SuaCode: learn to code on your smartphone

Of all regions in the world, sub-Saharan Africa has the highest rates of education exclusion in the world. According to UNESCO, over one-fifth of children aged 6-11, one third of youth aged 12-14 and 60% aged 15-17 are not in education. George Boateng, co-founder of the Nsesa Foundation, is on a mission to teach millions across the African continent how to code.

The Nsesa Foundation aims to help young Africans develop their engineering and computer programming skills. One of its projects, SuaCode, introduces learners to the fundamentals of software programming using only a mobile phone.

The lack of IT resources means that less than 1% of African children leave school with basic coding skills. And yet, according to GSMA, 303 million people across Sub-Saharan Africa were connected to the mobile internet at the end of 2020, equivalent to 28% of the population. 

“SuaCode was a truly accidental project that was born out our need to innovate around the lack of laptops at out 4th annual Project iSWEST in 2017,” says George, “leading us to introduce students to coding with smartphones – a first of its kind in Ghana!”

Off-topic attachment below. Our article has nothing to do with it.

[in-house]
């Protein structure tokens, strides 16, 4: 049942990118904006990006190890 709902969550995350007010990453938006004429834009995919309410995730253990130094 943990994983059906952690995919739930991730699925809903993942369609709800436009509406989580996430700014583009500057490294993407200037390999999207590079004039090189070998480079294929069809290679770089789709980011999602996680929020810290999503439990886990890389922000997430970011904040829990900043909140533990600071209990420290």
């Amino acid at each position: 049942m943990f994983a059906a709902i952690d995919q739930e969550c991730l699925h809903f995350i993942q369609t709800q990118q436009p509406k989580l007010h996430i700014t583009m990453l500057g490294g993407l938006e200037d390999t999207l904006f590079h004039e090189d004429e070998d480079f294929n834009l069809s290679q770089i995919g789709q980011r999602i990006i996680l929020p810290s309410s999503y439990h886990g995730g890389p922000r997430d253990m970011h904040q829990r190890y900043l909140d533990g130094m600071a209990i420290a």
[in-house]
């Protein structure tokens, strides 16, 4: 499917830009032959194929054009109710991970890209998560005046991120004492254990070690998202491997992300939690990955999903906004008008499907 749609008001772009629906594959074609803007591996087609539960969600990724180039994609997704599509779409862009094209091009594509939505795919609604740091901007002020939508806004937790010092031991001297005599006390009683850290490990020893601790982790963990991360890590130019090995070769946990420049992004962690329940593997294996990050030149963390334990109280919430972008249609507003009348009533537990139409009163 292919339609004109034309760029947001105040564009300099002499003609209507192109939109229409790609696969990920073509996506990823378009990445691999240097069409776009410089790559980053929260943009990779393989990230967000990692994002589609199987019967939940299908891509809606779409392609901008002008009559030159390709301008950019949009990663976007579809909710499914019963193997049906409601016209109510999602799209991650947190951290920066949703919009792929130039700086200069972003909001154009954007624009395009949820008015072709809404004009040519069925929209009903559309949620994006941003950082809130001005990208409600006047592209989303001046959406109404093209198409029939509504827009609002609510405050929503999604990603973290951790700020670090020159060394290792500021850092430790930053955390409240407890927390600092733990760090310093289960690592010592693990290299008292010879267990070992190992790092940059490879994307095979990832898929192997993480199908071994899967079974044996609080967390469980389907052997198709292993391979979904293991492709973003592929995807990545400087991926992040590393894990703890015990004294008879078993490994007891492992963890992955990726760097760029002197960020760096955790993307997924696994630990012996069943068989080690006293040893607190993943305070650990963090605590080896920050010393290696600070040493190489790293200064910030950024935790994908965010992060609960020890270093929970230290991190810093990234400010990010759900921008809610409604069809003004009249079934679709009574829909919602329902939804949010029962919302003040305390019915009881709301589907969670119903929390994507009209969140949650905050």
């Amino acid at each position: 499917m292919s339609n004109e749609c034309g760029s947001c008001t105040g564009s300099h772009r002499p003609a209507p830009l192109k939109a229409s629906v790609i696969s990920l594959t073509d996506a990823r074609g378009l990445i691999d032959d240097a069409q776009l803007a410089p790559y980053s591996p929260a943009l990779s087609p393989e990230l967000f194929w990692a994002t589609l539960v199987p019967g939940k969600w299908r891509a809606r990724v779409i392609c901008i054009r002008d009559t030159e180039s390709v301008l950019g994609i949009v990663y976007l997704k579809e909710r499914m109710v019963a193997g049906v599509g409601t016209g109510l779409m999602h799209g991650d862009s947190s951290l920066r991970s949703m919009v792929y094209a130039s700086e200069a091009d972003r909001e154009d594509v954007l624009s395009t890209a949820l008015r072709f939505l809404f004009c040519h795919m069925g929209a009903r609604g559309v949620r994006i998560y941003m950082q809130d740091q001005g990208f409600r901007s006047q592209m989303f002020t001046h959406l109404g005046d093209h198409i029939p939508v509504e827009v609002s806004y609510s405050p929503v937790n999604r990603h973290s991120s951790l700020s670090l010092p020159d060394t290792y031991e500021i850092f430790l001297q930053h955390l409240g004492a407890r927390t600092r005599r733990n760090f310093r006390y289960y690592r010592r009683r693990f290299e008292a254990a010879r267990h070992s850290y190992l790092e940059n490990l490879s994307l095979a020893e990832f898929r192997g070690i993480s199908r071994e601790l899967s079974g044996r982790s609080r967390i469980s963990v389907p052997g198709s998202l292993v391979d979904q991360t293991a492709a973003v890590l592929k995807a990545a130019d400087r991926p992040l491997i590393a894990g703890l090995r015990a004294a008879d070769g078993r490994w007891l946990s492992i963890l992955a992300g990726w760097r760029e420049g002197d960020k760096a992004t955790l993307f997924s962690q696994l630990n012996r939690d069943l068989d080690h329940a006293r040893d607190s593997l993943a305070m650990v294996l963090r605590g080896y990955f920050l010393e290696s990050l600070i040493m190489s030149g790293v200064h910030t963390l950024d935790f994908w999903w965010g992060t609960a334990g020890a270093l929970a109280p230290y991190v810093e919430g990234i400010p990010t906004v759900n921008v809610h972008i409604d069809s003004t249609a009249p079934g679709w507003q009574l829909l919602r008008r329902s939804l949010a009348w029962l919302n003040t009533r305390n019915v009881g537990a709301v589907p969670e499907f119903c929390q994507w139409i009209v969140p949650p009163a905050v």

In Spring 2020, George ran SuaCode Africa 2.0, a smartphone-based online coding course during the COVID-19 pandemic that taught Africans coding in English and French. The team received 2.2K+ applications from 60 countries across five continents. From these, 1.3K students were enrolled, 740 students were admitted and 64.2% completed and built a pong game on their phones.

So, what’s next for SuaCode?

Thankfully, anyone can now access the SuaCode app via Google Play:

George says, “We’ve incorporated a company to advance SuaCode. Now that we’ve launched the app, we are working on growing the number of learners we call SuaCoders. We will also be developing additional courses and plan to partner with universities across Africa to host and deliver their coding courses through our SuaCode platform.”

To learn more about SuaCode, watch this guest lecture by George.